Newfangled masks - some with fancy colours, shapes and designs - and other products that claim to help in the haze have come onto the market.
But experts advise that it is best to stick to masks and products which have been tested and endorsed by appropriate environmental or health organisations.
The Government's haze microsite (www.haze.gov.sg) identifies two categories of masks designed to reduce the exposure to airborne contaminants such as particles and gases.
The first is the N95 mask, which is certified to have 95 per cent filter efficiency by the United States National Institute for Occupational Safety and Health.
These masks are available at major pharmacies and supermarkets such as Unity, Watsons, Cold Storage, FairPrice and Giant.
They come in different brands, colours, shapes and sizes. For example, a box of 20 N95 masks is selling for $38 at Sheng Siong supermarkets.
The second type is the EN-149 mask, which meets a type of European standard for respiratory masks. These can filter 80 to 99 per cent of airborne dust particles and can be bought through the websites of their distributors.
Masks with new features, such as valves to provide easy exhalation, have emerged.
For example, the AIR+ Smart Mask, a certified N95 mask launched in March and selling at $7.20 for a box of three, has a valve for improved air flow.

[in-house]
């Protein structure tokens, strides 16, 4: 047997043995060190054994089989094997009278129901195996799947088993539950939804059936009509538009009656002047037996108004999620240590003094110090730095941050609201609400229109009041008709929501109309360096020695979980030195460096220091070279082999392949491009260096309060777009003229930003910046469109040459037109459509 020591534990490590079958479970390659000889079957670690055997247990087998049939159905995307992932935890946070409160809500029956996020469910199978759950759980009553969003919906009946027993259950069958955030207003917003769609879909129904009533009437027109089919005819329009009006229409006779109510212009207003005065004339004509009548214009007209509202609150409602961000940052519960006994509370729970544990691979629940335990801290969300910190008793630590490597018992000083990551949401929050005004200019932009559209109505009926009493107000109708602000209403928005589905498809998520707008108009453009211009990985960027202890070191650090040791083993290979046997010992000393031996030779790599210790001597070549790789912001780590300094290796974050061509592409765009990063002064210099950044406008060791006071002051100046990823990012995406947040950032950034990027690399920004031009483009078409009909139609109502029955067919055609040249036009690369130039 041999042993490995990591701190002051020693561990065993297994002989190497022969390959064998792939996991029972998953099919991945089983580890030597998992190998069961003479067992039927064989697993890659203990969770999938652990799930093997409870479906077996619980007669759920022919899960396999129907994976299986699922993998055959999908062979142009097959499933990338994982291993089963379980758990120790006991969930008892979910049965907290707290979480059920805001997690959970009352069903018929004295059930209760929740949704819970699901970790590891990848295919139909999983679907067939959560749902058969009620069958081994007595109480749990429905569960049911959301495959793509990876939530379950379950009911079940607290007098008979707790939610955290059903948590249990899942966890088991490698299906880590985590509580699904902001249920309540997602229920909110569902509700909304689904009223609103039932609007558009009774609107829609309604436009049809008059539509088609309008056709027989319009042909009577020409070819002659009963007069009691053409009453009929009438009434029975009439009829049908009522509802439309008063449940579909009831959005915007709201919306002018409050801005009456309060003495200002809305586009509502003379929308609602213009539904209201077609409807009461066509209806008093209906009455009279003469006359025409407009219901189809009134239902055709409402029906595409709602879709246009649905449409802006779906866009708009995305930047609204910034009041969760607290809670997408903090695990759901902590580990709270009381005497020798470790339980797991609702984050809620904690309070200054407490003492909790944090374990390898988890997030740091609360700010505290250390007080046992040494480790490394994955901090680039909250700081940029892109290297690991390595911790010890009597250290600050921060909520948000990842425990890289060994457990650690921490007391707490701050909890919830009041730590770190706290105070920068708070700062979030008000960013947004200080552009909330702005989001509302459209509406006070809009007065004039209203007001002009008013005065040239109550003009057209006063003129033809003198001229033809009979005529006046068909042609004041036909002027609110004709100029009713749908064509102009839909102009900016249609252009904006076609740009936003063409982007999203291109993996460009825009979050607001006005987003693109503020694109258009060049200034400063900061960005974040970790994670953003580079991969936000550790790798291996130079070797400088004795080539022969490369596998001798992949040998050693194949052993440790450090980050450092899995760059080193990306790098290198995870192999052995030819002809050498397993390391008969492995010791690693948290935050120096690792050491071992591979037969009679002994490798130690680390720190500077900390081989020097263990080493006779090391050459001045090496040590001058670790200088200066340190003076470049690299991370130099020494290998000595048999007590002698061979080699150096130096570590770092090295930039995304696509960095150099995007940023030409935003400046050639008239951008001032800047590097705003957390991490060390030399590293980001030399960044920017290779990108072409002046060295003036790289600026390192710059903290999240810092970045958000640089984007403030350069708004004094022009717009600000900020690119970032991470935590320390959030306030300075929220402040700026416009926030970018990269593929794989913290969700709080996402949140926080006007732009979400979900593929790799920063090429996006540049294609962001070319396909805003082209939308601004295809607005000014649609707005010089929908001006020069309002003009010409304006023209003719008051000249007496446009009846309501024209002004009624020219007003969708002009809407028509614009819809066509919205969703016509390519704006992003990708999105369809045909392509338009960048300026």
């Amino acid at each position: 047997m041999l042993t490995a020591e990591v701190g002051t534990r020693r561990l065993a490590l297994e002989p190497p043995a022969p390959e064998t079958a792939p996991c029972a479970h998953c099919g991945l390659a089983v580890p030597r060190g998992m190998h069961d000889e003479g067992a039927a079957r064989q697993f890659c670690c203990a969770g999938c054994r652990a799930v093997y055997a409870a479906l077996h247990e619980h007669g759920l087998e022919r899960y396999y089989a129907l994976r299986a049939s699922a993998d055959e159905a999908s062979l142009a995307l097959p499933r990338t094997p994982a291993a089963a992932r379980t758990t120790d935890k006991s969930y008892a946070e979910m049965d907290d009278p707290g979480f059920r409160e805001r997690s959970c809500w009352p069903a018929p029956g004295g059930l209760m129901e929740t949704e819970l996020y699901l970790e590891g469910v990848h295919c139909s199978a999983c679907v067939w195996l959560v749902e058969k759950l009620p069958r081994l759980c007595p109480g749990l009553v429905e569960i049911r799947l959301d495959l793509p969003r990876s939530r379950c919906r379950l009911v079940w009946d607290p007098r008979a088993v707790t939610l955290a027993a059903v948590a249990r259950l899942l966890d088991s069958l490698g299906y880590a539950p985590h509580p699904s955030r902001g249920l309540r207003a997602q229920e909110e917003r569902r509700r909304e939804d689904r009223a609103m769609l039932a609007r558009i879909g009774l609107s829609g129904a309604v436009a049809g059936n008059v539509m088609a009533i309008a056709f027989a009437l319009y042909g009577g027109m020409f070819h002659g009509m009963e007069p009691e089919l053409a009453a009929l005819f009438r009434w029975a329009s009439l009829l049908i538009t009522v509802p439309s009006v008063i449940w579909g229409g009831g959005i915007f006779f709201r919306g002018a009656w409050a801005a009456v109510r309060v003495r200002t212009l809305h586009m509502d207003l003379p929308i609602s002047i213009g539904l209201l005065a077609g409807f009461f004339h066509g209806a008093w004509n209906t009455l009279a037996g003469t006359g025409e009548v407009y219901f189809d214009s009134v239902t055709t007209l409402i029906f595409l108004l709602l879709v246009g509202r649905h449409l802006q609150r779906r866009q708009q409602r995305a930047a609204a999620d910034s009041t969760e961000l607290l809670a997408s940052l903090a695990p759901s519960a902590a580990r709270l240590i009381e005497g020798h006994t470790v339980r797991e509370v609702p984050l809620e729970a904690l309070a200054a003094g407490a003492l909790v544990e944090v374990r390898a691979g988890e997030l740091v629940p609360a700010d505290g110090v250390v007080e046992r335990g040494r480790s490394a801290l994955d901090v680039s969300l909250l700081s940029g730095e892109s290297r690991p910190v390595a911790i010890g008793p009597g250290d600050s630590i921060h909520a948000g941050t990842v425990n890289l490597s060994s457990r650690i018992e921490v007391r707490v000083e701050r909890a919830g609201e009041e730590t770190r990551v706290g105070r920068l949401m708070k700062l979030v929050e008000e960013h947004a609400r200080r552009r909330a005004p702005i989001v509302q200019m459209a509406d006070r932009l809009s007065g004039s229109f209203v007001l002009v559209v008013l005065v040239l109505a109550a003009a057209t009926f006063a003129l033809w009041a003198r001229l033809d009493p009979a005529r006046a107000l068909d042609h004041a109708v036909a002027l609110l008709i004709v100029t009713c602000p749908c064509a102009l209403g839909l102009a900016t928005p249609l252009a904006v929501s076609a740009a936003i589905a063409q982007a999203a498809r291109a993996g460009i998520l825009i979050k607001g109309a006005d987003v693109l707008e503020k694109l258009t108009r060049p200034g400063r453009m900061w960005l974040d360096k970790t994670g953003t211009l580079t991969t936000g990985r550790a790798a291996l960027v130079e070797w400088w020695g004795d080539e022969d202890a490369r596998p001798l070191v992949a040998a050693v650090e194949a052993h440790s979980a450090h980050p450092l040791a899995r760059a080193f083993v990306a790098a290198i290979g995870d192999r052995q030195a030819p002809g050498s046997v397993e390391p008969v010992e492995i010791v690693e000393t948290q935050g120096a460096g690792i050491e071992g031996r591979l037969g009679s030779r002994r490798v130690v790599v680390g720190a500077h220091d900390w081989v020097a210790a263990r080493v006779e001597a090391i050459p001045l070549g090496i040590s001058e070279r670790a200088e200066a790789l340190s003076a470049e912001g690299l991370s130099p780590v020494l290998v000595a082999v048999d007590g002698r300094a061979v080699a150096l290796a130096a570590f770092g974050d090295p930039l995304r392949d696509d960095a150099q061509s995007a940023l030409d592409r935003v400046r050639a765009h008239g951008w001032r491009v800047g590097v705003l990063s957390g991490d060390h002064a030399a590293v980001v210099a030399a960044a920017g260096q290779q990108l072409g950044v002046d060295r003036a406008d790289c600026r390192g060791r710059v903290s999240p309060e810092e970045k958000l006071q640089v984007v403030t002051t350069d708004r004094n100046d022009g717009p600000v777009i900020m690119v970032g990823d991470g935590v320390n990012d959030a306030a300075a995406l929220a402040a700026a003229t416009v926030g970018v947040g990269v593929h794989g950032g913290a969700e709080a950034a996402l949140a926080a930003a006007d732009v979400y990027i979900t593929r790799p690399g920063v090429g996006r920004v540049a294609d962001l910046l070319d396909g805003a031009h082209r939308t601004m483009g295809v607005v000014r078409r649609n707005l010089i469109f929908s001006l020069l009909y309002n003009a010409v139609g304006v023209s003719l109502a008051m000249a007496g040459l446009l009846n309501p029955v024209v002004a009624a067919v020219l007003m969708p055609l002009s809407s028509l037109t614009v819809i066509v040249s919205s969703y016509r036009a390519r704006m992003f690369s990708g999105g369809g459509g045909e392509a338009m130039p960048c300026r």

A small micro ventilator, which costs $29.90, can be attached to the mask to draw out heat, moisture and carbon dioxide, thereby reducing temperatures in the mask by up to 4 deg C.
The 3M 9211 mask, which has a one-way valve and is selling at $3.50 each, was introduced last month.
Mr Edwin Tan, 39, a safety officer in the construction industry who has been using the 3M 9211 mask for the last three weeks, says: "When I wear a mask with no valve, it takes only a few minutes to feel uncomfortable because the heat and moisture accumulate inside the mask.
"When I use a mask with a valve, the exhaled air can leave the mask more easily and it takes twice as long before I feel uncomfortable."
Yet another mask - the Vogmask - which hit the market last year, comes in more than 12 designs.
The reusable mask, which has N95 certification, comes in different prints and features a carbon filter and exhale valve. It is selling at $39 each.
Experts advise that when choosing masks, it is best to stick to tested N95 masks.
Dr Ong Kian Chung, 52, a respiratory medicine specialist at Mount Elizabeth Medical Centre, says: "The standard N95 mask is sufficient for protection against the haze."
Dr Erik Velasco, 41, a research scientist from the Singapore-MIT Alliance for Research and Technology, says: "If a consumer wants to buy other types of masks, I would recommend investigating if such masks have been tested and endorsed by the health authorities."
Besides masks, other creative products in the market also claim to be able to help beat the haze.
A new filter, for example, meant to be wrapped behind the back of a fan, claims to turn fans into air purifiers.
One "air purifier" also claims to use specialised plants to help purify the air of dust and particulates.
Experts were sceptical about such products. Dr Ong says: "I'm not convinced. The onus should be on the manufacturers to prove their claims."